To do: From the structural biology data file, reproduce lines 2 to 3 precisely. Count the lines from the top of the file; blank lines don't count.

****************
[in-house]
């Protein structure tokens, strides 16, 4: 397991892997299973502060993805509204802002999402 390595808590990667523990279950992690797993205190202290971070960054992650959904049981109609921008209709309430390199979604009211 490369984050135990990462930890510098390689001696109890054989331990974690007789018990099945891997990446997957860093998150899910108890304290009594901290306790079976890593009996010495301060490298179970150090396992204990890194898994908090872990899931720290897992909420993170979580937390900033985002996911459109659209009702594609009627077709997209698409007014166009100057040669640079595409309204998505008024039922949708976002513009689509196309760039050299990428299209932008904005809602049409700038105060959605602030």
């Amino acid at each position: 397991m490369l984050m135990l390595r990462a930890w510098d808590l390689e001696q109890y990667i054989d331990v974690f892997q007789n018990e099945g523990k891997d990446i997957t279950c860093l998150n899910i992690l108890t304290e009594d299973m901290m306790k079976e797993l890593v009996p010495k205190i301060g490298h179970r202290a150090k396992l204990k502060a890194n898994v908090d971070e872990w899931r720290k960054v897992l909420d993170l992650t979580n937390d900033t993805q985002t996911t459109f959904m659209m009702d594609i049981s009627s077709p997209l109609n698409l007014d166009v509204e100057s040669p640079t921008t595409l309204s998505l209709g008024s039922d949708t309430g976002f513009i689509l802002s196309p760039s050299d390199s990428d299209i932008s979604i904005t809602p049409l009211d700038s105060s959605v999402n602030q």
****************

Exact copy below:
């Protein structure tokens, strides 16, 4: 397991892997299973502060993805509204802002999402 390595808590990667523990279950992690797993205190202290971070960054992650959904049981109609921008209709309430390199979604009211 490369984050135990990462930890510098390689001696109890054989331990974690007789018990099945891997990446997957860093998150899910108890304290009594901290306790079976890593009996010495301060490298179970150090396992204990890194898994908090872990899931720290897992909420993170979580937390900033985002996911459109659209009702594609009627077709997209698409007014166009100057040669640079595409309204998505008024039922949708976002513009689509196309760039050299990428299209932008904005809602049409700038105060959605602030």
């Amino acid at each position: 397991m490369l984050m135990l390595r990462a930890w510098d808590l390689e001696q109890y990667i054989d331990v974690f892997q007789n018990e099945g523990k891997d990446i997957t279950c860093l998150n899910i992690l108890t304290e009594d299973m901290m306790k079976e797993l890593v009996p010495k205190i301060g490298h179970r202290a150090k396992l204990k502060a890194n898994v908090d971070e872990w899931r720290k960054v897992l909420d993170l992650t979580n937390d900033t993805q985002t996911t459109f959904m659209m009702d594609i049981s009627s077709p997209l109609n698409l007014d166009v509204e100057s040669p640079t921008t595409l309204s998505l209709g008024s039922d949708t309430g976002f513009i689509l802002s196309p760039s050299d390199s990428d299209i932008s979604i904005t809602p049409l009211d700038s105060s959605v999402n602030q």